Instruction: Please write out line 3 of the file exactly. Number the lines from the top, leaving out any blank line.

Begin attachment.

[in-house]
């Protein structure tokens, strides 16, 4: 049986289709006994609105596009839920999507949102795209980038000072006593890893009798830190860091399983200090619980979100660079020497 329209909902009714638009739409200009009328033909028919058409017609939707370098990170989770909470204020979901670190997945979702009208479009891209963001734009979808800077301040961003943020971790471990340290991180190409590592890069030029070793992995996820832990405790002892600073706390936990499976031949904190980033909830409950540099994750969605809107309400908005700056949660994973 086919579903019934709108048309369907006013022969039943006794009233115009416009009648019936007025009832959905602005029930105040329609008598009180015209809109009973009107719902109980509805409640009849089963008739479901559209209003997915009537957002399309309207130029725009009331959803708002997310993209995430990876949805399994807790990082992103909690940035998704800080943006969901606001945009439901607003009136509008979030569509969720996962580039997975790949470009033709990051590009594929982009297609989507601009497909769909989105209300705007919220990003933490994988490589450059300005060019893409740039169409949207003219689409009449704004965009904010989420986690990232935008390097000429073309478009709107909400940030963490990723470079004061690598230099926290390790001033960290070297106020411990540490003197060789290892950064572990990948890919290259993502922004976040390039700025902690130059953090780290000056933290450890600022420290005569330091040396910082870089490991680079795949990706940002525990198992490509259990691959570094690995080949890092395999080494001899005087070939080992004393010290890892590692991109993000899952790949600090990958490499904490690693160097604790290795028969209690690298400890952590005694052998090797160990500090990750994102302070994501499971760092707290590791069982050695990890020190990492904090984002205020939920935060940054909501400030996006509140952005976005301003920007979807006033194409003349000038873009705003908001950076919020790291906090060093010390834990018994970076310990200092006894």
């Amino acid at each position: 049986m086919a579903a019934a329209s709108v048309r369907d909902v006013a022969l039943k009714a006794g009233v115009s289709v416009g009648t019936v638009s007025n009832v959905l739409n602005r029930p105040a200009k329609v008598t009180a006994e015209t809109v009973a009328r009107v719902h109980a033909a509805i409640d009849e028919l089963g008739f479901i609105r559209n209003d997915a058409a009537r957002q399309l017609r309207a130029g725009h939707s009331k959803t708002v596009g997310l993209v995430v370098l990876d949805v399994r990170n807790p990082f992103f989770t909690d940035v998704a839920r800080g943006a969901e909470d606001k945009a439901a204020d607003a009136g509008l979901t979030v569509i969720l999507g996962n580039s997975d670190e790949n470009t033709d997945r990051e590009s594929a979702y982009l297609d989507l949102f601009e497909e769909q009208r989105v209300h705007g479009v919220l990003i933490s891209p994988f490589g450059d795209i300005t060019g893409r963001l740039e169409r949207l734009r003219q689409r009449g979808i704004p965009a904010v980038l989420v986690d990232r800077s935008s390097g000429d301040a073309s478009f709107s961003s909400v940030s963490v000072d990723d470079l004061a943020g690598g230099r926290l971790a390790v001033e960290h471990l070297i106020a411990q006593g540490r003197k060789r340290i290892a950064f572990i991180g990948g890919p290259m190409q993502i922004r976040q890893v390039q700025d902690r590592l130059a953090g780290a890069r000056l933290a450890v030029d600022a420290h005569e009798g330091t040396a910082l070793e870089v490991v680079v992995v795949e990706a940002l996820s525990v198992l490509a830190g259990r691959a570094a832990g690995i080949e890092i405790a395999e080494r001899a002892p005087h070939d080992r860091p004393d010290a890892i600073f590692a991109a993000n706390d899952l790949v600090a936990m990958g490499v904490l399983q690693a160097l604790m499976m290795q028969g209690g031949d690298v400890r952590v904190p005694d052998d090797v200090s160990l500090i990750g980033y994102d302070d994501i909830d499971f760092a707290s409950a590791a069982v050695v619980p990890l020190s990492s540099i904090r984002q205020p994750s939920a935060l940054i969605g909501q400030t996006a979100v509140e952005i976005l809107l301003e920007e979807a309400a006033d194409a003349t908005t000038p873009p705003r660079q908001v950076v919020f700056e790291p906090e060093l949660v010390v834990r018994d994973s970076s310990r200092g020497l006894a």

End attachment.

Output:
């Amino acid at each position: 049986m086919a579903a019934a329209s709108v048309r369907d909902v006013a022969l039943k009714a006794g009233v115009s289709v416009g009648t019936v638009s007025n009832v959905l739409n602005r029930p105040a200009k329609v008598t009180a006994e015209t809109v009973a009328r009107v719902h109980a033909a509805i409640d009849e028919l089963g008739f479901i609105r559209n209003d997915a058409a009537r957002q399309l017609r309207a130029g725009h939707s009331k959803t708002v596009g997310l993209v995430v370098l990876d949805v399994r990170n807790p990082f992103f989770t909690d940035v998704a839920r800080g943006a969901e909470d606001k945009a439901a204020d607003a009136g509008l979901t979030v569509i969720l999507g996962n580039s997975d670190e790949n470009t033709d997945r990051e590009s594929a979702y982009l297609d989507l949102f601009e497909e769909q009208r989105v209300h705007g479009v919220l990003i933490s891209p994988f490589g450059d795209i300005t060019g893409r963001l740039e169409r949207l734009r003219q689409r009449g979808i704004p965009a904010v980038l989420v986690d990232r800077s935008s390097g000429d301040a073309s478009f709107s961003s909400v940030s963490v000072d990723d470079l004061a943020g690598g230099r926290l971790a390790v001033e960290h471990l070297i106020a411990q006593g540490r003197k060789r340290i290892a950064f572990i991180g990948g890919p290259m190409q993502i922004r976040q890893v390039q700025d902690r590592l130059a953090g780290a890069r000056l933290a450890v030029d600022a420290h005569e009798g330091t040396a910082l070793e870089v490991v680079v992995v795949e990706a940002l996820s525990v198992l490509a830190g259990r691959a570094a832990g690995i080949e890092i405790a395999e080494r001899a002892p005087h070939d080992r860091p004393d010290a890892i600073f590692a991109a993000n706390d899952l790949v600090a936990m990958g490499v904490l399983q690693a160097l604790m499976m290795q028969g209690g031949d690298v400890r952590v904190p005694d052998d090797v200090s160990l500090i990750g980033y994102d302070d994501i909830d499971f760092a707290s409950a590791a069982v050695v619980p990890l020190s990492s540099i904090r984002q205020p994750s939920a935060l940054i969605g909501q400030t996006a979100v509140e952005i976005l809107l301003e920007e979807a309400a006033d194409a003349t908005t000038p873009p705003r660079q908001v950076v919020f700056e790291p906090e060093l949660v010390v834990r018994d994973s970076s310990r200092g020497l006894a």